Excerpts from a recent concert

First post for 2016… have been away for some time ..

Here’s a post from a recent concert….raw audio/video…

The setting was in a private residence in a beautiful part of Melbourne called Eltham… and it had a resident peacock which kept calling out at times..

I have added some description of the content sequence in the Youtube video notes…

Meeting with Ustad Shahid Parvez Khan

Recently, I had the opportunity to catch up with Ustad Shahid Parvez Khan on his recent Australian visit.

Here is a picture of us together. We had a good exchange of thoughts and ideas and tips for practice..
Rahul_USPK_2015

Excerpt from a recent concert

Over this weekend (9th August), I had the opportunity to play with percussionist Shubh Maharaj…. we played Nayaki and Sughrai Kanada, and Bhimpalasi..

Here’s a brief except from one part of the concert…presented under the banner of Raag Rung – organised by Sangeet Sandhya, Melbourne…..

Eternal Favourite: Raga Darbari

I’m back again on my all time favourite raga, the king of the Indian Raga pantheon : The King of Ragas, The raga of Kings : Raga Darbari

Darbari lends itself naturally to the sarod, with its deep introspective tone. There are many good compositions in Darbari, and I thought I’d showcase one particular one which is not heard publicly much nowadays,

I’ve recorded – Raga Darbari, Drut Ektaal (fast 12 beat tempo) by Ustad Amjad Ali Khan, which he first played in the 80s – and then very rarely thereafter. In fact, this composition is hardly heard nowadays. I outline the composition without rhythmic metre and then the “implementation” of it at 250 bpm fast 12 beat cycle (Ektaal) -which is a tad faster than the original.

This compositions was originally played to tabla accompaniment with Sabir Khan, in what constitutes one of the definitive Darbari recordings of all time.

I decided to play the composition at length without rhythm to expose the subtleties of this composition. This is a multi layered construct – there are a lot of things going on – the mood of this grave raga, an underlying rhythmic framework, as well as a structure built on that famous masterpiece by Ustad Amir Khan (vocal) – Yaare Man Biyan Biyan. The composition balances the competing pressures of technical activity with keeping the mood of the raga intact (it doesn’t take much to destroy Darbari’s gravity, turning it into a Bollywood song – the poor raga has been much abused in this manner)

Then I play the full composition with the metre at 250bpm.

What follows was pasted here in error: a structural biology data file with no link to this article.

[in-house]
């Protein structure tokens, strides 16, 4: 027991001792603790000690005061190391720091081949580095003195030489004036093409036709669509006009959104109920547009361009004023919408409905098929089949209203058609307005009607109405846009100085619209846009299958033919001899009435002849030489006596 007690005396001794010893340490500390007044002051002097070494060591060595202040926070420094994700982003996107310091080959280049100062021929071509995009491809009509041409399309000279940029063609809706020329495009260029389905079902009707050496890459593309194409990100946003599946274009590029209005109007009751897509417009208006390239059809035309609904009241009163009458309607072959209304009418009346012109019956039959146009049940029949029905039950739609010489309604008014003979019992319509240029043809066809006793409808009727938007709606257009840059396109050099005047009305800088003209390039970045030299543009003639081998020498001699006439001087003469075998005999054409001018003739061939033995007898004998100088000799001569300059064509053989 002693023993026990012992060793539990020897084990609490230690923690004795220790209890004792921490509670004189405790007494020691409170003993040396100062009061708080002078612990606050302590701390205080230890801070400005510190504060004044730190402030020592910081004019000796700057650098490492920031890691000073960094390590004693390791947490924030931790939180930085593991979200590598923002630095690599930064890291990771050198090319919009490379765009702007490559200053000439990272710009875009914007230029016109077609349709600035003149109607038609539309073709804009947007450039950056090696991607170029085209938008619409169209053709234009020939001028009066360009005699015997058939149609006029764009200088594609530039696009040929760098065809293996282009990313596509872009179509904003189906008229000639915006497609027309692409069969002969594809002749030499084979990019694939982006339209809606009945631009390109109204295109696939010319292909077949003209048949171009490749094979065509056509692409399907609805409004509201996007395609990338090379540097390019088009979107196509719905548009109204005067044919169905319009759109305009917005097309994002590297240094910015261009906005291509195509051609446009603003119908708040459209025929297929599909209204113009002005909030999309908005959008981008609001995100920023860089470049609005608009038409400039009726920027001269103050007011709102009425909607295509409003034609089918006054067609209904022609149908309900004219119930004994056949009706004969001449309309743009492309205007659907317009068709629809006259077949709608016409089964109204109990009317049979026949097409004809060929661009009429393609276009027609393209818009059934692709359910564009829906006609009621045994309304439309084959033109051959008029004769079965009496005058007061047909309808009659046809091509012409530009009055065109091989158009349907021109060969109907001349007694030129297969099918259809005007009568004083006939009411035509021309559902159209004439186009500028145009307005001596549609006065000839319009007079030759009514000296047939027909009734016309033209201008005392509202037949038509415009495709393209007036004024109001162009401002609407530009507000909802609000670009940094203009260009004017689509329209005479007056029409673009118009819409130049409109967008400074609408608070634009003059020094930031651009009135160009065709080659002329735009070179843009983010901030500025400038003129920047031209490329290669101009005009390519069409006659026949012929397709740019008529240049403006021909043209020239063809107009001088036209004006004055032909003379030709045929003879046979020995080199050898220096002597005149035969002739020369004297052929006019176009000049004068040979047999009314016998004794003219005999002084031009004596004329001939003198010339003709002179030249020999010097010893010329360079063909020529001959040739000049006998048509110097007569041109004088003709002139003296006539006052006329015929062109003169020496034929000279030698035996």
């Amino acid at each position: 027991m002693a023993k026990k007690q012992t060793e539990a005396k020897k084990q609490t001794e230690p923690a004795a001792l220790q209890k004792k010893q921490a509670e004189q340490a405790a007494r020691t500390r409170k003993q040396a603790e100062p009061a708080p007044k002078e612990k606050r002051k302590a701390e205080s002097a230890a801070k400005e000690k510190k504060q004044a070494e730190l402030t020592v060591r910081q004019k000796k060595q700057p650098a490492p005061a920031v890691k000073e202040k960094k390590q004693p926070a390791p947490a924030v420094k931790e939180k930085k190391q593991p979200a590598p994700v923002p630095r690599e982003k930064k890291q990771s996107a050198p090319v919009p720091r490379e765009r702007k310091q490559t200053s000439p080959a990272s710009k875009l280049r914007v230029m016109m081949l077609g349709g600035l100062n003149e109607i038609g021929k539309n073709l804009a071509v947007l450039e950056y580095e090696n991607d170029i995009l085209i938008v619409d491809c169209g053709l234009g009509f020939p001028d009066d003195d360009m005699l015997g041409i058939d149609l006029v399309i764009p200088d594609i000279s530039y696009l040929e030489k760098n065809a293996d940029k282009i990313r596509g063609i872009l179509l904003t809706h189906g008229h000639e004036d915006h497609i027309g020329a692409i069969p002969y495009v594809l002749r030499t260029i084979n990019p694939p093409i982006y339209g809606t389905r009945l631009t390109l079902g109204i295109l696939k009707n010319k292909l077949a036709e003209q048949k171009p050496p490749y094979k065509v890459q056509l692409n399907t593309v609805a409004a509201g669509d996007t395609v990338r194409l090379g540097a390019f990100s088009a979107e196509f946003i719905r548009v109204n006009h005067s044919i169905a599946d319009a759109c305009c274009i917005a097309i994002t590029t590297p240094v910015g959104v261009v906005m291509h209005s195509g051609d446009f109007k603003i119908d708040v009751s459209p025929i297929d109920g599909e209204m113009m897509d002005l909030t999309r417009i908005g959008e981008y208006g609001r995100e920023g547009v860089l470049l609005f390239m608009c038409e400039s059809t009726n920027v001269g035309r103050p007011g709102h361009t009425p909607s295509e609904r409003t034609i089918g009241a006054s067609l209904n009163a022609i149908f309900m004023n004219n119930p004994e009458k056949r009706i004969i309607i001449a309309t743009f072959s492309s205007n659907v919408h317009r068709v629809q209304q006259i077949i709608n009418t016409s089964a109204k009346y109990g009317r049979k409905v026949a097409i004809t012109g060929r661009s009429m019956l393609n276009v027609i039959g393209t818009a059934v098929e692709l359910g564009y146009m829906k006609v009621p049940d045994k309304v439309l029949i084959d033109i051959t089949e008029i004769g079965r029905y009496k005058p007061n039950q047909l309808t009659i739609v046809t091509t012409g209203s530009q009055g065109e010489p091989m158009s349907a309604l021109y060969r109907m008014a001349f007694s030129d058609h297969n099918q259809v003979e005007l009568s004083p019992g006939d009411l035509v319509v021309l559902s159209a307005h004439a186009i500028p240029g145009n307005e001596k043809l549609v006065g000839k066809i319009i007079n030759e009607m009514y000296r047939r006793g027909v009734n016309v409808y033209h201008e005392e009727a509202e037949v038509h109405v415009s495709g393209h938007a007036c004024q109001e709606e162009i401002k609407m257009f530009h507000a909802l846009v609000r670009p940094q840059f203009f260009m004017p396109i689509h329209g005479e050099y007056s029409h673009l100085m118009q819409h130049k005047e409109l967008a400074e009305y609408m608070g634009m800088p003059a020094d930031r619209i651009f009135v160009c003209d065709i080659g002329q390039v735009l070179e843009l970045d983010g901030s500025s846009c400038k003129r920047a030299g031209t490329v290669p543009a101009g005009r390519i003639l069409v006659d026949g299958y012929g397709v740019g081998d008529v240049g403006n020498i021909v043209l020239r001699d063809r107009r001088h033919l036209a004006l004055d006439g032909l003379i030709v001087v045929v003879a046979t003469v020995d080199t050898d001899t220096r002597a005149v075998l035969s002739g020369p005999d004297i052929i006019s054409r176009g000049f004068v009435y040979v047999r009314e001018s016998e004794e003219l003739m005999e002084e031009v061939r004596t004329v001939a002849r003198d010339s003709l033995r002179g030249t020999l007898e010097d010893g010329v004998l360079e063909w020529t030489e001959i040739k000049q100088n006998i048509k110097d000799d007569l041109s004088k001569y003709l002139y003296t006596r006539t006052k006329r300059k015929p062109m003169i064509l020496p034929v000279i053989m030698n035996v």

Here is the Youtube video:

A digression for the New Year : Raga Desh (Des)

I woke up on New Year’s Day 2015 with a burning desire to play Raga Des (Desh), a beautiful raga from the Khamaj group of ragas which I’ve written about before….

Of particular interest to me were compositions in fast 12 beat time cycle (Ektaal), and by fast, I mean reasonably fast, much faster than what can be usually played on the sarod (especially in the older styles, who emphasize the plectrum hand more than the hand playing the notes).
However, this approach has great risks – the real possibility of going offkey at any time due to the speed.
So, the only way to get the perfect note is to relax. But if you are rushing at this speed, it’s hard to relax !!
Hence, perfection at this speed can only come from being in a fully meditative state – being one with the composition – from hours and months of practice, to the point that your mind has overcome the mechanical stress of getting the notes out, and is focussing on the nuances instead. A tiny nuance can completely change the whole feeling of the composition.. and this is something that should be spontaeneous, not contrived. That’s the whole appeal of Hindustani Classical Music – the element of spontaenity and surprise…
As a great fan of both the vocal style and that of my teacher -sitar maestro Ustad Shahid Parvez, I concocted two compositions from each of these idioms.


Firstly, the USPK (USPK is shorthand for Ustad Shahid Parvez Khan) composition – what I like about this is the symmetry of the composition. As with everything he plays, there is a method and a plan. I’ve changed everything except the first line, but have tried to keep the same theme going.

The second one is a very famous vocal composition called : Beeti Jata Barkha Ritu
Beeti Jaat Barkha Ritu
Piya Na Aaye, Ae Ri
Ae Ri,
(O friend, The monsoon season is slipping by,
but my beloved hasn’t come yet)
I forget the second part of the composition, having looked  at this a long time ago…
Ideally, I would have played this at a slower speed, because it allows better use of subtle embellishments, which get squeezed out at higher speeds.
Des is such a beautiful raga … compositions in every possible taal abound, so this selection is very niche…